“ for had they known it they would not have crucified the Lord of glory.” The parallel therefore is complete so far as the feelings of the people are concerned. I confess that I do not discover a single passion or impulse, in any of the actions in the tremendous tragedy of our Lord's crucifixion, that I see not pulsating in the bosoms of men around me. In this respect as well as in others, " that which hath been is now.” That which raged in hellish riot on Calvary's brow eighteen centuries ago,

is here in England now, speaking essentially the same thing, though in a different language, and working out the same master aims, though by different instruments and methods. The germs of that harvest of appalling crime, which shocked creation's nerves, and made the sun put on his mourning veil, are lying thickly in the heart of our age, under the gilded roof of a conventional Christianity.

The subject teaches us :

First : The propriety of a trembling modesty in denouncing the great criminals of history. Do you denounce the Chief Priests, Judas, Pilate, the populace, the soldiers ? I know you do, nor can I blame you, On the world's black roll of crime their iniquities appear in aspects that thrill my nature with a quivering horror. But in condemning them let us take care that we do not foredoom ourselves. The portrait of that criminal which Nathan the prophet held up to the eye of David, woke in the heart of the king the most indignant denunciations. Looking at the demon-figure, he exclaimed, “ As the Lord liveth, the man that hath done this thing shall surely die.” But David, “thou art the man that hast perpetrated that moral enormity, and in thy severe sentence thou hast foredoomed thyself. In like manner, the picture of the “Husbandmen”—who first killed the servants of the “Householder" and last of all killed his son—which the Heavenly artist drew, and held up to the Chief Priests and Pharisees, roused their indignation. They declared that such “ wicked men" should be “miserably" destroyed. But they themselves were those wicked men, and they did not know it. Let us therefore be modest in our denunciations of others.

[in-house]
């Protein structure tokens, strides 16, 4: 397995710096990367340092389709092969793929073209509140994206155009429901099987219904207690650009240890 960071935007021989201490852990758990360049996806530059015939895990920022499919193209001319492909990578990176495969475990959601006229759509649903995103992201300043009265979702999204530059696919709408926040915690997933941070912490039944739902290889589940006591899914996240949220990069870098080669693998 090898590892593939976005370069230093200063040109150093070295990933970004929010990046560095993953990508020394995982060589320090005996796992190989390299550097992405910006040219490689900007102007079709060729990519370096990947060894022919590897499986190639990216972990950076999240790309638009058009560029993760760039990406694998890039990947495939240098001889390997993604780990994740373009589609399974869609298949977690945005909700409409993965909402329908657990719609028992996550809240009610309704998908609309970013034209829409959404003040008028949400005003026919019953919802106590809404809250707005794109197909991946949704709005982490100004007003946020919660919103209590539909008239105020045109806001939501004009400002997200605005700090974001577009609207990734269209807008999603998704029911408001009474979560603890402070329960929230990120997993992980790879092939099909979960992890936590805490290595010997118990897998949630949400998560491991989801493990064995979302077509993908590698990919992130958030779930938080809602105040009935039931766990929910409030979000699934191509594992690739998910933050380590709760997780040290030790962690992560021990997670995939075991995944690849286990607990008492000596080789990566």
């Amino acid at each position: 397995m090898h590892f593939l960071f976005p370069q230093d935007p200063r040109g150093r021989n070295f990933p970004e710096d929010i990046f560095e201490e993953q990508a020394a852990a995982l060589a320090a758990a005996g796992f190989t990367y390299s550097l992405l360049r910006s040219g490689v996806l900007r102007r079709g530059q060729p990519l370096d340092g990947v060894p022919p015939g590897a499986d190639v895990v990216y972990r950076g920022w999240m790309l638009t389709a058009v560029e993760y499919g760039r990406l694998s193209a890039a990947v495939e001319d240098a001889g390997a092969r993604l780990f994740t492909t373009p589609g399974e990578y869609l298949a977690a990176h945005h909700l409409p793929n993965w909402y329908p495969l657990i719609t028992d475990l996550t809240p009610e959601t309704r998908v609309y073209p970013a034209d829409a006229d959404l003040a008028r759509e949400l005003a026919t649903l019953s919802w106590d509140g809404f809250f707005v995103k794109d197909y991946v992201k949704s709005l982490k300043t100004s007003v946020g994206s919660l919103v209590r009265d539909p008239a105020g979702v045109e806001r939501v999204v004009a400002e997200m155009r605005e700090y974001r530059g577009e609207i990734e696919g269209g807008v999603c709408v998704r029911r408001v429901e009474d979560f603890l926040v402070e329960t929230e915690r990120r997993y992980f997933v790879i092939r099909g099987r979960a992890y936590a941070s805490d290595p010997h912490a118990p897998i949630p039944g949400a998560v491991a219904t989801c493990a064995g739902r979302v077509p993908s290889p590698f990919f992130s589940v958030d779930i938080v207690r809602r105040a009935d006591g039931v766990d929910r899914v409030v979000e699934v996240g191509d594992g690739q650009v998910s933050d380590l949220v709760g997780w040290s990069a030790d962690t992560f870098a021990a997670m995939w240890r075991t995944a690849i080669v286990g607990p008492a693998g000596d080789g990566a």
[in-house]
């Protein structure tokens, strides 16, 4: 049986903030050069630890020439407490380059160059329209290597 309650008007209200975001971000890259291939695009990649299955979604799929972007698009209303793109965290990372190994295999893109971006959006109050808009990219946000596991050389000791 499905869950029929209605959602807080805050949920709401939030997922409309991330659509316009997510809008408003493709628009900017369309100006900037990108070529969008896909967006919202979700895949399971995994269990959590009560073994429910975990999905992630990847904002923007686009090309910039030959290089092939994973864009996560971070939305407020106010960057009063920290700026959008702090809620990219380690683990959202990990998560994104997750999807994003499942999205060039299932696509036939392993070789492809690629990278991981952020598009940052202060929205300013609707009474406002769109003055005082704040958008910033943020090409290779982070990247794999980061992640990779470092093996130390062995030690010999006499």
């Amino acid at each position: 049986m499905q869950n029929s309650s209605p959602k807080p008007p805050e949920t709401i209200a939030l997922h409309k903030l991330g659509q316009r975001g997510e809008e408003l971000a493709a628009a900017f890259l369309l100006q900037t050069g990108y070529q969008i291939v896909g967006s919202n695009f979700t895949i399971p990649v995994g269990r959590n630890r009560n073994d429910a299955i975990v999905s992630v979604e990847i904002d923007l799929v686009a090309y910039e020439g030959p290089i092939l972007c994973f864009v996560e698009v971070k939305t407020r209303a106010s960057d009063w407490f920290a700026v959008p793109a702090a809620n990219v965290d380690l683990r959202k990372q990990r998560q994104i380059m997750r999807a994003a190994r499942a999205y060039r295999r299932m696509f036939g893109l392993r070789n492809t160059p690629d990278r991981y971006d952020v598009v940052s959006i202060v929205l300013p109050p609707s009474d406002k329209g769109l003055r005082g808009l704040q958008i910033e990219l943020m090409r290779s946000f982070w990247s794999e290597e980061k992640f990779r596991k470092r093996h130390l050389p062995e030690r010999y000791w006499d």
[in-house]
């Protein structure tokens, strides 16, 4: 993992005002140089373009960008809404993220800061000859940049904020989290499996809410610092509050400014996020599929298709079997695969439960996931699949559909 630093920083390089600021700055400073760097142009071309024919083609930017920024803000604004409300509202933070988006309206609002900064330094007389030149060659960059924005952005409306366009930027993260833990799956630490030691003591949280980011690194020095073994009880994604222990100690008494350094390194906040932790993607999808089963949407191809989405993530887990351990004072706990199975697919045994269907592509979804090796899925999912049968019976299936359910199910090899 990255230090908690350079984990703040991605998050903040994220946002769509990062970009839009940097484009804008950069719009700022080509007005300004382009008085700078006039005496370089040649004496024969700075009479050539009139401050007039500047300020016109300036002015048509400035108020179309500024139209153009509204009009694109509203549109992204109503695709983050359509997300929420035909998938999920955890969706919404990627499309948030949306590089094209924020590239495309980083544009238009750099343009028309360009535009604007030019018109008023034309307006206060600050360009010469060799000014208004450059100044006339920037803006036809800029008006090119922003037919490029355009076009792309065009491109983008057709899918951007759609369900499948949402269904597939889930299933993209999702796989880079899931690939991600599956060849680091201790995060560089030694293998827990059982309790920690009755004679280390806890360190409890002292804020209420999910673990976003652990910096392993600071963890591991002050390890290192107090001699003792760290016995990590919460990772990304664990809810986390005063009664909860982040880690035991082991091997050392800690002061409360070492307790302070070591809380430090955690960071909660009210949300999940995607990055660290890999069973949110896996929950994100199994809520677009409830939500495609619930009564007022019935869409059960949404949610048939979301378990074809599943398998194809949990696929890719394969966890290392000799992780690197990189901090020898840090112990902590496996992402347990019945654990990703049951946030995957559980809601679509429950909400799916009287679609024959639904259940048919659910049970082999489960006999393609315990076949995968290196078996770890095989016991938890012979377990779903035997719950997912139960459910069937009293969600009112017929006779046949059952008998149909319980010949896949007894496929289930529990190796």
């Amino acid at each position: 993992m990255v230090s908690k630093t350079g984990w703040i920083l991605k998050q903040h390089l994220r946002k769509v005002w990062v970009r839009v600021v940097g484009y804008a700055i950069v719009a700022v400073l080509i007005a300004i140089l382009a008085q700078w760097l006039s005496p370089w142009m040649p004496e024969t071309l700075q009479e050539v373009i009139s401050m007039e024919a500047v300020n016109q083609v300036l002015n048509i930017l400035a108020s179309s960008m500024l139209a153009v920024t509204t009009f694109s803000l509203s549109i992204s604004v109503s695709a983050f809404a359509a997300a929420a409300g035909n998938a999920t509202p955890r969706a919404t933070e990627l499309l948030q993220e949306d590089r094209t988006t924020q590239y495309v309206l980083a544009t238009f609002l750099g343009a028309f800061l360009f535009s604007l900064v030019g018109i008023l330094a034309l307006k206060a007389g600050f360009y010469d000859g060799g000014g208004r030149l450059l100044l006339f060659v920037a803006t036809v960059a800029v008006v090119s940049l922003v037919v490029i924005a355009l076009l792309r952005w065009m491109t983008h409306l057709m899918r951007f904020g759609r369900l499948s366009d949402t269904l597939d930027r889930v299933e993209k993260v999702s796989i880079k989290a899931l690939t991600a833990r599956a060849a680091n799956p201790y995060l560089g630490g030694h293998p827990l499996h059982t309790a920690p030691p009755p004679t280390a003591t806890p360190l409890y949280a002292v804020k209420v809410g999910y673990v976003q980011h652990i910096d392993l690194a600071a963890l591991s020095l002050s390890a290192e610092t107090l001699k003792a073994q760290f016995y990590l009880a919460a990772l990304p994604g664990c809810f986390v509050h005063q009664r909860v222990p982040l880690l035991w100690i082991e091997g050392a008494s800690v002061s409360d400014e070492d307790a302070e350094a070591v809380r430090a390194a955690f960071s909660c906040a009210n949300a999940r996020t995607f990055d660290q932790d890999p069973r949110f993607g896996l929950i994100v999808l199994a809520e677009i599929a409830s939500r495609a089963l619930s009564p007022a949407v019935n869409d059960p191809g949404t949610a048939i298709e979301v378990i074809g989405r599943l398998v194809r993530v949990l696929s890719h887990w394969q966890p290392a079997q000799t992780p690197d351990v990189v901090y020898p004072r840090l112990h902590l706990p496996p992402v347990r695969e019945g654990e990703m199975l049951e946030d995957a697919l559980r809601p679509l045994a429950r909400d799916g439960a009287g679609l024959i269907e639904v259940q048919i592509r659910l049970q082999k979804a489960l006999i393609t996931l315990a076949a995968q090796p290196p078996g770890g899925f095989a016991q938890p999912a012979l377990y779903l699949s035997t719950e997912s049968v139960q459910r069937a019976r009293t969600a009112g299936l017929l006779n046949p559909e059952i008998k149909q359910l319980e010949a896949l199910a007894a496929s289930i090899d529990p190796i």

The subject teaches us :

Secondly: The necessity of a heart-renovation for the real improvement of humanity. Nothing will effectually serve us but a change of heart. “ Marvel not,” says the world's Reformer, “ye must be born again.” Embedded in the depraved heart are the seeds of all wickedness, and so thickly cluster those seeds amidst the central fibres of the heart, that the heart itself must be taken away before they can be removed. There is no hope for the world but in a new “heart of flesh,” a heart of tender moral sensibilities, and